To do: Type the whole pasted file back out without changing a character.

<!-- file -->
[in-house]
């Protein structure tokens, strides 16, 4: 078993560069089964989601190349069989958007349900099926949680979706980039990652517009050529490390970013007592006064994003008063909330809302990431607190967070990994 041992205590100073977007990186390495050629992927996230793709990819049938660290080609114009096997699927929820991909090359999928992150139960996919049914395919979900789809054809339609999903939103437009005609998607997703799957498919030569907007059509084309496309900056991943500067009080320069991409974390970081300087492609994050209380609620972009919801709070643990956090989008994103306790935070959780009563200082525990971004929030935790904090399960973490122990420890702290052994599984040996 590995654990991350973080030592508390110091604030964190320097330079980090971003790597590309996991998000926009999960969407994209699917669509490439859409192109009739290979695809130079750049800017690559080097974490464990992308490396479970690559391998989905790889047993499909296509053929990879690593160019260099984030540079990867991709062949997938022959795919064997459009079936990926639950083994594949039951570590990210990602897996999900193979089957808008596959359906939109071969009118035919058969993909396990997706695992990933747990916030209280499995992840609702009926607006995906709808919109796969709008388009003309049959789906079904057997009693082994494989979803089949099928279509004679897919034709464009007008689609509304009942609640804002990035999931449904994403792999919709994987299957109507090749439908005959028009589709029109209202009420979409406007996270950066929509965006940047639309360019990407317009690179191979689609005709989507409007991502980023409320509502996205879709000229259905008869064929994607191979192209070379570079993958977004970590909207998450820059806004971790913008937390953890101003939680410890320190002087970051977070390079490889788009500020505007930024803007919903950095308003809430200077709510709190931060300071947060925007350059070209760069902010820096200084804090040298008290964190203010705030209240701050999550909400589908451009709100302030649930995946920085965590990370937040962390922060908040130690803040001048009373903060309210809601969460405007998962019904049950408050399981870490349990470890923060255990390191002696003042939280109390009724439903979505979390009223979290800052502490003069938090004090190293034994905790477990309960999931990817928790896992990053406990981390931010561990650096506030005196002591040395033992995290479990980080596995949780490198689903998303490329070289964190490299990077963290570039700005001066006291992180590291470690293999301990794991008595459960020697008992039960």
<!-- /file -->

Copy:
[in-house]
């Protein structure tokens, strides 16, 4: 078993560069089964989601190349069989958007349900099926949680979706980039990652517009050529490390970013007592006064994003008063909330809302990431607190967070990994 041992205590100073977007990186390495050629992927996230793709990819049938660290080609114009096997699927929820991909090359999928992150139960996919049914395919979900789809054809339609999903939103437009005609998607997703799957498919030569907007059509084309496309900056991943500067009080320069991409974390970081300087492609994050209380609620972009919801709070643990956090989008994103306790935070959780009563200082525990971004929030935790904090399960973490122990420890702290052994599984040996 590995654990991350973080030592508390110091604030964190320097330079980090971003790597590309996991998000926009999960969407994209699917669509490439859409192109009739290979695809130079750049800017690559080097974490464990992308490396479970690559391998989905790889047993499909296509053929990879690593160019260099984030540079990867991709062949997938022959795919064997459009079936990926639950083994594949039951570590990210990602897996999900193979089957808008596959359906939109071969009118035919058969993909396990997706695992990933747990916030209280499995992840609702009926607006995906709808919109796969709008388009003309049959789906079904057997009693082994494989979803089949099928279509004679897919034709464009007008689609509304009942609640804002990035999931449904994403792999919709994987299957109507090749439908005959028009589709029109209202009420979409406007996270950066929509965006940047639309360019990407317009690179191979689609005709989507409007991502980023409320509502996205879709000229259905008869064929994607191979192209070379570079993958977004970590909207998450820059806004971790913008937390953890101003939680410890320190002087970051977070390079490889788009500020505007930024803007919903950095308003809430200077709510709190931060300071947060925007350059070209760069902010820096200084804090040298008290964190203010705030209240701050999550909400589908451009709100302030649930995946920085965590990370937040962390922060908040130690803040001048009373903060309210809601969460405007998962019904049950408050399981870490349990470890923060255990390191002696003042939280109390009724439903979505979390009223979290800052502490003069938090004090190293034994905790477990309960999931990817928790896992990053406990981390931010561990650096506030005196002591040395033992995290479990980080596995949780490198689903998303490329070289964190490299990077963290570039700005001066006291992180590291470690293999301990794991008595459960020697008992039960």